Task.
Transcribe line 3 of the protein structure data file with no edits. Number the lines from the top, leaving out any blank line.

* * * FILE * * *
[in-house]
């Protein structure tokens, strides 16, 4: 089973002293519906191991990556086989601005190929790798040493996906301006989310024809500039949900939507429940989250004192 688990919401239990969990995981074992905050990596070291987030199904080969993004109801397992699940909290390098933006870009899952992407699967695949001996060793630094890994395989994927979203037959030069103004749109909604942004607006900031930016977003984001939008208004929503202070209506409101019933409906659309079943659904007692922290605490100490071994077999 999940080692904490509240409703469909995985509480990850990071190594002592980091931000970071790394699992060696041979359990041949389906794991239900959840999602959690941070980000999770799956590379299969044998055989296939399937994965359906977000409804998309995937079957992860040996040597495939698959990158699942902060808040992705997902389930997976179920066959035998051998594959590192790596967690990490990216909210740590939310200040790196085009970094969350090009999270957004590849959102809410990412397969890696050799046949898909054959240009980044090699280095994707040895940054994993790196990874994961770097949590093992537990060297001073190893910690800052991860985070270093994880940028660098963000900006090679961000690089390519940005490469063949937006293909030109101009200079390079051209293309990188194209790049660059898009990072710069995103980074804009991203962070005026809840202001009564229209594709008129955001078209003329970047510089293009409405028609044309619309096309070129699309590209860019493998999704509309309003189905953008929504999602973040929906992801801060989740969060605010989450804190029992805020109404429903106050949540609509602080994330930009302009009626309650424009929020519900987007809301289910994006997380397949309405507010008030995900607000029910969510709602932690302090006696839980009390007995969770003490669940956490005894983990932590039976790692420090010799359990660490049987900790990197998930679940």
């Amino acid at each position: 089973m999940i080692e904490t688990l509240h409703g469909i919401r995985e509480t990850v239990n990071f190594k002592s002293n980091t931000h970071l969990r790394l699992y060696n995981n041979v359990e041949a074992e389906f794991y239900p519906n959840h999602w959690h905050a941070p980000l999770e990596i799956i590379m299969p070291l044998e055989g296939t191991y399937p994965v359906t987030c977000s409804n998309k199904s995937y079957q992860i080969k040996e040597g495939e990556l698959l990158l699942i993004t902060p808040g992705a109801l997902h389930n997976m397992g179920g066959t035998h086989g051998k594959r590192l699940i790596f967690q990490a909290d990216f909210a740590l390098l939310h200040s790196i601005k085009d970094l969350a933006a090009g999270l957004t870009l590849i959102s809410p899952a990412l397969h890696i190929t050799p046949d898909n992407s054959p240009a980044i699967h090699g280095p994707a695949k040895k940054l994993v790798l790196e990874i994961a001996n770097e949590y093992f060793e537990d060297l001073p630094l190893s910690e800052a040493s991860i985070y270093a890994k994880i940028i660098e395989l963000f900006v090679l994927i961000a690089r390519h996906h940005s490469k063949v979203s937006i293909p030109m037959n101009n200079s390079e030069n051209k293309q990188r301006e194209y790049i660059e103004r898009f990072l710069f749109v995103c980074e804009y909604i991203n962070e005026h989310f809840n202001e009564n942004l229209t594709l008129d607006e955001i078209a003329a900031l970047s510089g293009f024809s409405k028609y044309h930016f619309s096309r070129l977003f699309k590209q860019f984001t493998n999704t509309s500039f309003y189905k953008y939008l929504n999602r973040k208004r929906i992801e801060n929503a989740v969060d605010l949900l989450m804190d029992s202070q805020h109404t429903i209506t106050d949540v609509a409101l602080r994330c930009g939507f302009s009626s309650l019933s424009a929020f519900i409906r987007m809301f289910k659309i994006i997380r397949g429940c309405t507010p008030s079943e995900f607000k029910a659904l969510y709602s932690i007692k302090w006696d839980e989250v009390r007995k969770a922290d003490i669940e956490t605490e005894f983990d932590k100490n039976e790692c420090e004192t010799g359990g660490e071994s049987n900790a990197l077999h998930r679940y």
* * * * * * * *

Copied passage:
């Amino acid at each position: 089973m999940i080692e904490t688990l509240h409703g469909i919401r995985e509480t990850v239990n990071f190594k002592s002293n980091t931000h970071l969990r790394l699992y060696n995981n041979v359990e041949a074992e389906f794991y239900p519906n959840h999602w959690h905050a941070p980000l999770e990596i799956i590379m299969p070291l044998e055989g296939t191991y399937p994965v359906t987030c977000s409804n998309k199904s995937y079957q992860i080969k040996e040597g495939e990556l698959l990158l699942i993004t902060p808040g992705a109801l997902h389930n997976m397992g179920g066959t035998h086989g051998k594959r590192l699940i790596f967690q990490a909290d990216f909210a740590l390098l939310h200040s790196i601005k085009d970094l969350a933006a090009g999270l957004t870009l590849i959102s809410p899952a990412l397969h890696i190929t050799p046949d898909n992407s054959p240009a980044i699967h090699g280095p994707a695949k040895k940054l994993v790798l790196e990874i994961a001996n770097e949590y093992f060793e537990d060297l001073p630094l190893s910690e800052a040493s991860i985070y270093a890994k994880i940028i660098e395989l963000f900006v090679l994927i961000a690089r390519h996906h940005s490469k063949v979203s937006i293909p030109m037959n101009n200079s390079e030069n051209k293309q990188r301006e194209y790049i660059e103004r898009f990072l710069f749109v995103c980074e804009y909604i991203n962070e005026h989310f809840n202001e009564n942004l229209t594709l008129d607006e955001i078209a003329a900031l970047s510089g293009f024809s409405k028609y044309h930016f619309s096309r070129l977003f699309k590209q860019f984001t493998n999704t509309s500039f309003y189905k953008y939008l929504n999602r973040k208004r929906i992801e801060n929503a989740v969060d605010l949900l989450m804190d029992s202070q805020h109404t429903i209506t106050d949540v609509a409101l602080r994330c930009g939507f302009s009626s309650l019933s424009a929020f519900i409906r987007m809301f289910k659309i994006i997380r397949g429940c309405t507010p008030s079943e995900f607000k029910a659904l969510y709602s932690i007692k302090w006696d839980e989250v009390r007995k969770a922290d003490i669940e956490t605490e005894f983990d932590k100490n039976e790692c420090e004192t010799g359990g660490e071994s049987n900790a990197l077999h998930r679940y």